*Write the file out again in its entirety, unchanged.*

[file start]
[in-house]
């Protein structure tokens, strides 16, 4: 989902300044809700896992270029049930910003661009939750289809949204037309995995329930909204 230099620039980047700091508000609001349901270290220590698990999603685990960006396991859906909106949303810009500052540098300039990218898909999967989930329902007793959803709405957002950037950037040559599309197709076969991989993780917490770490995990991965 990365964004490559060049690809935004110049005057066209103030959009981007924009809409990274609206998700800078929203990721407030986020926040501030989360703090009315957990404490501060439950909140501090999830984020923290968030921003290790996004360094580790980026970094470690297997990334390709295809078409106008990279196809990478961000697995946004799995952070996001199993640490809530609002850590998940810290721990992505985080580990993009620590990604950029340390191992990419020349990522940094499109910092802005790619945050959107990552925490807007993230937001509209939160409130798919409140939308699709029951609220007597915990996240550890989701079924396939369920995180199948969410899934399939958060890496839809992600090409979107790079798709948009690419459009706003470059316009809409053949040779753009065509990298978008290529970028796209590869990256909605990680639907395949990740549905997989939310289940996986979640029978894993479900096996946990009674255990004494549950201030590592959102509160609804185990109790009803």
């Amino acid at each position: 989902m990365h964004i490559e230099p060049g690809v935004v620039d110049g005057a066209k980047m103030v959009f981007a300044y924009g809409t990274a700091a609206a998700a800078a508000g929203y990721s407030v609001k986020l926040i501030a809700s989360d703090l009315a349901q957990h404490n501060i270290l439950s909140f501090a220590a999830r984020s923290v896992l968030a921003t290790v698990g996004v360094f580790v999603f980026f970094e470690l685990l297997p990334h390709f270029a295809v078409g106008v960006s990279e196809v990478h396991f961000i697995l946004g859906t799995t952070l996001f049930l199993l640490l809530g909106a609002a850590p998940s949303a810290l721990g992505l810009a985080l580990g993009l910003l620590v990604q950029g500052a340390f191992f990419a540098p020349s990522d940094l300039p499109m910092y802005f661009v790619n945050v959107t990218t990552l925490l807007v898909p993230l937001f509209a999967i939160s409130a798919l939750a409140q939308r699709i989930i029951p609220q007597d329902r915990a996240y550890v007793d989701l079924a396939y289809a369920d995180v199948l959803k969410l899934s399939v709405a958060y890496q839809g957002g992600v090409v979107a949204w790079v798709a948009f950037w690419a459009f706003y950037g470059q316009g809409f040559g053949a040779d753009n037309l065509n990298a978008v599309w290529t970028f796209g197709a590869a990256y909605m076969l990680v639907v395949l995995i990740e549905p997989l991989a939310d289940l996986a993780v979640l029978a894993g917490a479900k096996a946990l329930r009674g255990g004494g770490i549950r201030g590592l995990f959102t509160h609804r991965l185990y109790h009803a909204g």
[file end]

[in-house]
């Protein structure tokens, strides 16, 4: 989902300044809700896992270029049930910003661009939750289809949204037309995995329930909204 230099620039980047700091508000609001349901270290220590698990999603685990960006396991859906909106949303810009500052540098300039990218898909999967989930329902007793959803709405957002950037950037040559599309197709076969991989993780917490770490995990991965 990365964004490559060049690809935004110049005057066209103030959009981007924009809409990274609206998700800078929203990721407030986020926040501030989360703090009315957990404490501060439950909140501090999830984020923290968030921003290790996004360094580790980026970094470690297997990334390709295809078409106008990279196809990478961000697995946004799995952070996001199993640490809530609002850590998940810290721990992505985080580990993009620590990604950029340390191992990419020349990522940094499109910092802005790619945050959107990552925490807007993230937001509209939160409130798919409140939308699709029951609220007597915990996240550890989701079924396939369920995180199948969410899934399939958060890496839809992600090409979107790079798709948009690419459009706003470059316009809409053949040779753009065509990298978008290529970028796209590869990256909605990680639907395949990740549905997989939310289940996986979640029978894993479900096996946990009674255990004494549950201030590592959102509160609804185990109790009803």
């Amino acid at each position: 989902m990365h964004i490559e230099p060049g690809v935004v620039d110049g005057a066209k980047m103030v959009f981007a300044y924009g809409t990274a700091a609206a998700a800078a508000g929203y990721s407030v609001k986020l926040i501030a809700s989360d703090l009315a349901q957990h404490n501060i270290l439950s909140f501090a220590a999830r984020s923290v896992l968030a921003t290790v698990g996004v360094f580790v999603f980026f970094e470690l685990l297997p990334h390709f270029a295809v078409g106008v960006s990279e196809v990478h396991f961000i697995l946004g859906t799995t952070l996001f049930l199993l640490l809530g909106a609002a850590p998940s949303a810290l721990g992505l810009a985080l580990g993009l910003l620590v990604q950029g500052a340390f191992f990419a540098p020349s990522d940094l300039p499109m910092y802005f661009v790619n945050v959107t990218t990552l925490l807007v898909p993230l937001f509209a999967i939160s409130a798919l939750a409140q939308r699709i989930i029951p609220q007597d329902r915990a996240y550890v007793d989701l079924a396939y289809a369920d995180v199948l959803k969410l899934s399939v709405a958060y890496q839809g957002g992600v090409v979107a949204w790079v798709a948009f950037w690419a459009f706003y950037g470059q316009g809409f040559g053949a040779d753009n037309l065509n990298a978008v599309w290529t970028f796209g197709a590869a990256y909605m076969l990680v639907v395949l995995i990740e549905p997989l991989a939310d289940l996986a993780v979640l029978a894993g917490a479900k096996a946990l329930r009674g255990g004494g770490i549950r201030g590592l995990f959102t509160h609804r991965l185990y109790h009803a909204g």